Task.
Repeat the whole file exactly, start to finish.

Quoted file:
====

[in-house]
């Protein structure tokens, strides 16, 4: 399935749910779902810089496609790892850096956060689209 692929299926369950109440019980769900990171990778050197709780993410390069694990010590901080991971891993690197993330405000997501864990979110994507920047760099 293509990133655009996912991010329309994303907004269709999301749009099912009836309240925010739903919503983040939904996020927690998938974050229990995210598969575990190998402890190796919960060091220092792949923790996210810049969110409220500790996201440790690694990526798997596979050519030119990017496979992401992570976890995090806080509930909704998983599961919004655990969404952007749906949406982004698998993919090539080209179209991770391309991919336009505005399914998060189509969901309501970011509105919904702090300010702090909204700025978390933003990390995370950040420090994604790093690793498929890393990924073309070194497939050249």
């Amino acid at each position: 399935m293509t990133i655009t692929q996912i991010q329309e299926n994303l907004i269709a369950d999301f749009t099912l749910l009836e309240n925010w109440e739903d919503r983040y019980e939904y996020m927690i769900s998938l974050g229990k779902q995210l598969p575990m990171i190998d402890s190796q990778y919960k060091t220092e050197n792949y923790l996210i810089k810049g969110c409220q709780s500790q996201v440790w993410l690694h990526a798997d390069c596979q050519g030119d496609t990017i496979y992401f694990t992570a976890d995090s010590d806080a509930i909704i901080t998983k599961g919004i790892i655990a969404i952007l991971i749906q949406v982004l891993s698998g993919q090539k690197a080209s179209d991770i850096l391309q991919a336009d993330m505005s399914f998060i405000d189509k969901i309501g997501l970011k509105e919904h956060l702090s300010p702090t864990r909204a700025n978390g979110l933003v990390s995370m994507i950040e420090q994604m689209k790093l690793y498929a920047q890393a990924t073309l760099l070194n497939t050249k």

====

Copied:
[in-house]
């Protein structure tokens, strides 16, 4: 399935749910779902810089496609790892850096956060689209 692929299926369950109440019980769900990171990778050197709780993410390069694990010590901080991971891993690197993330405000997501864990979110994507920047760099 293509990133655009996912991010329309994303907004269709999301749009099912009836309240925010739903919503983040939904996020927690998938974050229990995210598969575990190998402890190796919960060091220092792949923790996210810049969110409220500790996201440790690694990526798997596979050519030119990017496979992401992570976890995090806080509930909704998983599961919004655990969404952007749906949406982004698998993919090539080209179209991770391309991919336009505005399914998060189509969901309501970011509105919904702090300010702090909204700025978390933003990390995370950040420090994604790093690793498929890393990924073309070194497939050249």
């Amino acid at each position: 399935m293509t990133i655009t692929q996912i991010q329309e299926n994303l907004i269709a369950d999301f749009t099912l749910l009836e309240n925010w109440e739903d919503r983040y019980e939904y996020m927690i769900s998938l974050g229990k779902q995210l598969p575990m990171i190998d402890s190796q990778y919960k060091t220092e050197n792949y923790l996210i810089k810049g969110c409220q709780s500790q996201v440790w993410l690694h990526a798997d390069c596979q050519g030119d496609t990017i496979y992401f694990t992570a976890d995090s010590d806080a509930i909704i901080t998983k599961g919004i790892i655990a969404i952007l991971i749906q949406v982004l891993s698998g993919q090539k690197a080209s179209d991770i850096l391309q991919a336009d993330m505005s399914f998060i405000d189509k969901i309501g997501l970011k509105e919904h956060l702090s300010p702090t864990r909204a700025n978390g979110l933003v990390s995370m994507i950040e420090q994604m689209k790093l690793y498929a920047q890393a990924t073309l760099l070194n497939t050249k």